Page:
Your search resulted in 45 documents. Displaying 25 entries per page.
Comparing microbial colonisation and Decay Rates of Wood from Sound and Aphid-Killed Kenyan-Grown Mexican Cypress (Cupressus lusitanica)
2006 - IRG/WP 06-10599
Samples of wood from 10, 15, and 30-year old trees attacked and killed by the cypress aphid (Cinara cupressi) and sound Kenyan-grown Cupressus lusitanica trees were investigated for variations in moisture content, density and susceptibility to microbial decay. MC varied with tree age, a normal trend, and between samples from aphid-killed and sound trees. In samples from 10, 15 and 20-year old so...
Durability and fungal colonisation patterns in wood samples after six years in soil contact evaluated with qPCR, microscopy, TGA, chitin- and ergosterol assays
2009 - IRG/WP 09-20402
There is a need to establish new objective and sensitive methods for early detection and quantification of decay fungi in wood materials. Molecular methods have proven to be a useful tool within wood protection issues, however, this field is still poorly explored and so far relatively few have used these methods within the field of wood deterioration. Among the techniques used in the indirect quan...
A Pilgård, G Alfredsen, I Børja, C Björdal
Estimation of wood degradation determined by visual inspection, mechanical testing and DNA characterisation – report after 3 years of exposure
2016 - IRG/WP 16-30700
The influence of two separate treatments, thermal modification and alkaline copper quaternary (ACQ, Silvanolin©) treatment, on fungal decay, visual disfigurement, deterioration in mechanical properties and fungal community structure was assessed on Norway spruce (Picea abies) and compared with the performance of two naturally more resistant tree species native to North America: Douglas fir (Pseud...
N Thaler, T Martinović, M Bajc, D Finžgar, H Kraigher, A Sinha, J J Morrell, M Humar
Electron microscopic detection and chemical analysis of three-lamellar structures in wood-destroying fungi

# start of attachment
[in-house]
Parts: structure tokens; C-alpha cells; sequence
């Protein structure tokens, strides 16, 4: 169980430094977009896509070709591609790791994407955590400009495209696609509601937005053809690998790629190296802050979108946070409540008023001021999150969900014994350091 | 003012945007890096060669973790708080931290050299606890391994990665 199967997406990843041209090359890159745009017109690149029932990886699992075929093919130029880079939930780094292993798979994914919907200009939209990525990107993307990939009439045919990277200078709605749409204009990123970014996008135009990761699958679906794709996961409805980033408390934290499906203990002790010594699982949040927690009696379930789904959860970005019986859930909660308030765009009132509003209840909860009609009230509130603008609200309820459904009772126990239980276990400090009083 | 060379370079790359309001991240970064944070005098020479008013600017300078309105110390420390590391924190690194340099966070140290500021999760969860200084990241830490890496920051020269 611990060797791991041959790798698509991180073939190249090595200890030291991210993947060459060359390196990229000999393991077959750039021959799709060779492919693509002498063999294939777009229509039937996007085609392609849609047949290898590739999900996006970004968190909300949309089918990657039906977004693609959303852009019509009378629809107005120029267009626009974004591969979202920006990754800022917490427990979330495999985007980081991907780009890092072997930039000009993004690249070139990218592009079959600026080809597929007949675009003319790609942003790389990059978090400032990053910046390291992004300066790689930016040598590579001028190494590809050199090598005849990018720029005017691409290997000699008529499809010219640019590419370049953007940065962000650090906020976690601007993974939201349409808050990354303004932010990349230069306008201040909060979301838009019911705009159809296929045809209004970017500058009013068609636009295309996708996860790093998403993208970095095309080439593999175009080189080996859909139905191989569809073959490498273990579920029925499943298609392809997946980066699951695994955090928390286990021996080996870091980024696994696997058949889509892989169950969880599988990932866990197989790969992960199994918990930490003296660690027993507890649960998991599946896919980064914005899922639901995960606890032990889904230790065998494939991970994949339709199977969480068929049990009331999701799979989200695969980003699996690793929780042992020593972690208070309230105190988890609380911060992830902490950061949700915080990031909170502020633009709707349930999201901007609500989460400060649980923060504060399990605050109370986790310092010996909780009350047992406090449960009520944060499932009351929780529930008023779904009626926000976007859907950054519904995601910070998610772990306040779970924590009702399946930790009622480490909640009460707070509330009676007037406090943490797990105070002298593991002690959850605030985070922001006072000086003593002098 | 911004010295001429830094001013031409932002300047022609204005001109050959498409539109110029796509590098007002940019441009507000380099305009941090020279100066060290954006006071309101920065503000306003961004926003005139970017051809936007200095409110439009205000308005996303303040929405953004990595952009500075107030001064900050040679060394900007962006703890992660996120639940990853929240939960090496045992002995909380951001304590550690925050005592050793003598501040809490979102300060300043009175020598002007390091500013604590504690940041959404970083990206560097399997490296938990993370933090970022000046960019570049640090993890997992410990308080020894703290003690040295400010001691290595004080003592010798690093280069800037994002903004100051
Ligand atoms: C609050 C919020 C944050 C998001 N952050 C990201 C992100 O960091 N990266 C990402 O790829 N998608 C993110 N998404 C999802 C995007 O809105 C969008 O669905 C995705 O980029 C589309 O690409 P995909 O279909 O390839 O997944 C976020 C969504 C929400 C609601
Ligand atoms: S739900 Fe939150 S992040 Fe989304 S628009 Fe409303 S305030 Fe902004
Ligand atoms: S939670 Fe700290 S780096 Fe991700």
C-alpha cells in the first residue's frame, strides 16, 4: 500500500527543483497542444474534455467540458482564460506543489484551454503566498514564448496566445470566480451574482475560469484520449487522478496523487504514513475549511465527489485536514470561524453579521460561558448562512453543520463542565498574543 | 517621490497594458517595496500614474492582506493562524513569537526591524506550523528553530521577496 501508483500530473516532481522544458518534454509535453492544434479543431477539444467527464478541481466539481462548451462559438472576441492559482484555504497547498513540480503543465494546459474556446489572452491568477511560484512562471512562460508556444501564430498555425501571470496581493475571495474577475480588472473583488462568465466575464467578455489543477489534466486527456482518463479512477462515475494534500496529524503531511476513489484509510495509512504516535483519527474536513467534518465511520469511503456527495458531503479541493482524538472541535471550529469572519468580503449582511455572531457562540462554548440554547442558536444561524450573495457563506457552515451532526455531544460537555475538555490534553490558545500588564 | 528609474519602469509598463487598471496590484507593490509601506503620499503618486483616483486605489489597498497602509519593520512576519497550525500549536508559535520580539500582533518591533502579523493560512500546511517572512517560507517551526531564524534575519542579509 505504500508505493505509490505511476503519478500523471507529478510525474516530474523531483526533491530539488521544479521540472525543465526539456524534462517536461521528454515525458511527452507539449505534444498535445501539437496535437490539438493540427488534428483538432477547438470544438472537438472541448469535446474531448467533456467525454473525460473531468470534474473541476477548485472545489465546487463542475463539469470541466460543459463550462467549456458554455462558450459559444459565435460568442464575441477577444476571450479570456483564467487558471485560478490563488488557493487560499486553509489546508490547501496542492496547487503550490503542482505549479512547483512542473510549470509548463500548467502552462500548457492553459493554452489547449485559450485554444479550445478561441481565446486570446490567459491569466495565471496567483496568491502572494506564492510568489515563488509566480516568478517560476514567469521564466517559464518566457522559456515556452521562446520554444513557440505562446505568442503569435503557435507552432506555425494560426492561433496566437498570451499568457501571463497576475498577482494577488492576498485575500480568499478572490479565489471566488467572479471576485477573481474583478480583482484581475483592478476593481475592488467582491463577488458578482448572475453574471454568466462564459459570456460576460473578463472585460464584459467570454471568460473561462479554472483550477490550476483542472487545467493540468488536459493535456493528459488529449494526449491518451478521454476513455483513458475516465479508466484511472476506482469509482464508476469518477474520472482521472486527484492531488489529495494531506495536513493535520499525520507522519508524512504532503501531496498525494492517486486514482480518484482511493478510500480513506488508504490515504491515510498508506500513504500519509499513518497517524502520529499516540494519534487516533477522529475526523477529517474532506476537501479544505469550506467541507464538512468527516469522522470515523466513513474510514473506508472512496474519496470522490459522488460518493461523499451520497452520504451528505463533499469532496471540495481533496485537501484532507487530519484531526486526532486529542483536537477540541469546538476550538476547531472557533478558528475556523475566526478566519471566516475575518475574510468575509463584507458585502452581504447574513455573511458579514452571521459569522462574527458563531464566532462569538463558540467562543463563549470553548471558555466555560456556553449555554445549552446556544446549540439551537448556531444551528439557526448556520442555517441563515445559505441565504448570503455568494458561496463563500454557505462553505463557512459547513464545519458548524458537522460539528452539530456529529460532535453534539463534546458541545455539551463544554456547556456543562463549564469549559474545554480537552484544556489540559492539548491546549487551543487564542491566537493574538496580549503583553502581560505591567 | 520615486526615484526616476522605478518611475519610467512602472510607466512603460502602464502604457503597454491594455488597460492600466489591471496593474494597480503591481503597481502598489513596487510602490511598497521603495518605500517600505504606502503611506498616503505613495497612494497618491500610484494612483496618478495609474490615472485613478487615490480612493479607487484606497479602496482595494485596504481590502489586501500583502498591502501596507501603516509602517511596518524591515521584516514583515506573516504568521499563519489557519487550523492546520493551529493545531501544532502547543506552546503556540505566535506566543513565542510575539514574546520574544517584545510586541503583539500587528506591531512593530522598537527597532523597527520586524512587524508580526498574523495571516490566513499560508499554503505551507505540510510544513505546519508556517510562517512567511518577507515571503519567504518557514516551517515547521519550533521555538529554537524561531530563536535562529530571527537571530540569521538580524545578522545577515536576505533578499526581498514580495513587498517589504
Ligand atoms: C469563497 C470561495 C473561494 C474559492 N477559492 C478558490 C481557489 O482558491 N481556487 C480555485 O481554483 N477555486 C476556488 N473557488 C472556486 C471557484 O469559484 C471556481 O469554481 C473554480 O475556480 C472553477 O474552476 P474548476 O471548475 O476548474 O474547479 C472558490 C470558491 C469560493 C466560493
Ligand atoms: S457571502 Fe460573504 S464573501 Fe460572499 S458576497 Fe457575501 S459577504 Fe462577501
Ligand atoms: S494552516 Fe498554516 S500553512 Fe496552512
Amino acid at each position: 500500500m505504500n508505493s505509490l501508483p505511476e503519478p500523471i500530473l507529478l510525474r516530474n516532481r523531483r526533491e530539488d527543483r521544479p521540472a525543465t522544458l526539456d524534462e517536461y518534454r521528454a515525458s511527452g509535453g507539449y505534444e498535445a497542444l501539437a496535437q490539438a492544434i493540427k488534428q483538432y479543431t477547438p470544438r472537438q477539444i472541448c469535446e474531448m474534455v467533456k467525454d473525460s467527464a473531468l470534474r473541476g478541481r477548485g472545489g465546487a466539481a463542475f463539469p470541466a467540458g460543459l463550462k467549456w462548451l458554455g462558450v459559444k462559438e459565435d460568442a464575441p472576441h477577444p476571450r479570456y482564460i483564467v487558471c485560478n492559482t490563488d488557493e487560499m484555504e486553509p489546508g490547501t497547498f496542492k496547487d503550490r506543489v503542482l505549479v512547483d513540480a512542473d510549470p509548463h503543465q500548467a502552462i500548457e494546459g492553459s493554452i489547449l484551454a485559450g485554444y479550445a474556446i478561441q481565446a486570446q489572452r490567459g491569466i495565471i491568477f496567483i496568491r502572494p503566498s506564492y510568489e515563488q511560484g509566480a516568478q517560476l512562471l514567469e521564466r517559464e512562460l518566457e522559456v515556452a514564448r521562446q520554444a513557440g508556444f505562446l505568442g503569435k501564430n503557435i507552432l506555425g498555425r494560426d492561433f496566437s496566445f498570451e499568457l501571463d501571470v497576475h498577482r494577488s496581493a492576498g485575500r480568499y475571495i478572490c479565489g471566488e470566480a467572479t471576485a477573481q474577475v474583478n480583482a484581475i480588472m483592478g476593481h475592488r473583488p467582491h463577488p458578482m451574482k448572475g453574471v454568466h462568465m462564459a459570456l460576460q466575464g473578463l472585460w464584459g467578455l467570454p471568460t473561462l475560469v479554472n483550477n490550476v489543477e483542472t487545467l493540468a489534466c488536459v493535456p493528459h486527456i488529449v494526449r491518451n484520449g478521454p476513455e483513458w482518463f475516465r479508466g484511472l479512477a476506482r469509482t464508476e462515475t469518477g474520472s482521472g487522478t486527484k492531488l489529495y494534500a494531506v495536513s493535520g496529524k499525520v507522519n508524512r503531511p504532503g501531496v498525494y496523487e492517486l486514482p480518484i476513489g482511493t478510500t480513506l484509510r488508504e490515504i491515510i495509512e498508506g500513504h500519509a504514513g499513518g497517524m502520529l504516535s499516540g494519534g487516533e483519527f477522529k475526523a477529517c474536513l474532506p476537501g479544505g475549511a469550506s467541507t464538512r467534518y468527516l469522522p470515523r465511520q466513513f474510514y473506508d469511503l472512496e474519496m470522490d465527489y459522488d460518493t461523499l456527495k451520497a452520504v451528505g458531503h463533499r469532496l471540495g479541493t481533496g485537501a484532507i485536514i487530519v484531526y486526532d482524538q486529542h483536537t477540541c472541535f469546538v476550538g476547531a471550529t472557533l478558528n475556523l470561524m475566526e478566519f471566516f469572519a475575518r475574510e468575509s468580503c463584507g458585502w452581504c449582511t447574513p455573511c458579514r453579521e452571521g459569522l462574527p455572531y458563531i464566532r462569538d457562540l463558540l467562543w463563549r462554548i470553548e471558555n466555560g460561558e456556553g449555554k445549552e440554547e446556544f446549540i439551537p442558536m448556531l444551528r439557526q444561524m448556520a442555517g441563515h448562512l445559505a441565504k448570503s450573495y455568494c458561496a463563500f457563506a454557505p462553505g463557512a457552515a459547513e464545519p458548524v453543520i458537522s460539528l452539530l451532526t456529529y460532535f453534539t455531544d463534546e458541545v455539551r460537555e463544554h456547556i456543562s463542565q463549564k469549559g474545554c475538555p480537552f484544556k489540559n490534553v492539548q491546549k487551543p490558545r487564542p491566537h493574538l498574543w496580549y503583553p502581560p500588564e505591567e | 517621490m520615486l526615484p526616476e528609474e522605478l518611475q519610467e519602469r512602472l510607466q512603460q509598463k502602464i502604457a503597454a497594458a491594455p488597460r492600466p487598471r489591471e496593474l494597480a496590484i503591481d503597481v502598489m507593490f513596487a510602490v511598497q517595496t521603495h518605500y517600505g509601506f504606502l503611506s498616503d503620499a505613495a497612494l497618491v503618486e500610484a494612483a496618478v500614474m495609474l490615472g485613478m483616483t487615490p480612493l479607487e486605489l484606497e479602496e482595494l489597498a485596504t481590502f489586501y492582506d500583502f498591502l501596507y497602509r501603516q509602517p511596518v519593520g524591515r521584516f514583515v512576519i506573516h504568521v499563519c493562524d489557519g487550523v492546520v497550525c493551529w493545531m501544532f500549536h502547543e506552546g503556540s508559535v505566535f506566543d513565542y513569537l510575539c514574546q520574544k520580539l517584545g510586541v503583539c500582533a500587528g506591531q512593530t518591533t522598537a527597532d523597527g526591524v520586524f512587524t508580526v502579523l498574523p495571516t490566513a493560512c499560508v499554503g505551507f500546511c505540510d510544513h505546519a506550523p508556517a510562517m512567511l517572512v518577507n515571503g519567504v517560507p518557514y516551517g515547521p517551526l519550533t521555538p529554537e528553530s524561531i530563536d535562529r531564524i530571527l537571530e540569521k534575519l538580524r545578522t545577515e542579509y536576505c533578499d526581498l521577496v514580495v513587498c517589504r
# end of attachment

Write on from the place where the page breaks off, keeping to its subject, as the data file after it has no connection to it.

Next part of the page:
1984 - IRG/WP 1240
In the course of transmission electron microscopical investigations of pine wood decay by various brown- and white-rot fungi extracellular three-lamellar structures (TLS) formed by the fungi were found in specimens stained with ruthenium red. These structures occured in the lumen of the wood cell surrounding the hypha at the outermost layer of the fungal cell wall. In the course of the investigati...
R Foisner, K Messner, H Stachelberger, M Röhr
Decay patterns observed in butylene oxide modified ponderosa pine attacked by Fomitopsis pinicola
1983 - IRG/WP 1183
Small blocks of ponderosa pine chemically modified by butylene oxide to three different weight percent gains (WPG) were decayed for 2 months with the brown rot fungus Fomitopsis pinicola. Wood substance loss and the type of decay pattern recognised were fairly similar both for control and blocks treated to 8 and 15 WPG. No difference in attack was observed between radial or tangential walls in lat...
T Nilsson, R M Rowell
Étude in vitro de la colonisation et de la dégradation structural du bois de hêtre par Coriolus versicolor (L.) Quélet
1976 - IRG/WP 158
L'attaque du bois de Hêtre par Coriolus versicolor (L.) Quélet, agent de pourriture fibreuse blanche est étudiée après des périodes d'exposition à ce champignon variant de 15 jours à trois mois. L'observation des premiers stades, c'est à dire de la colonisation du bois par les filaments de champignon est faite en microscopie optique, puis au fur et à m...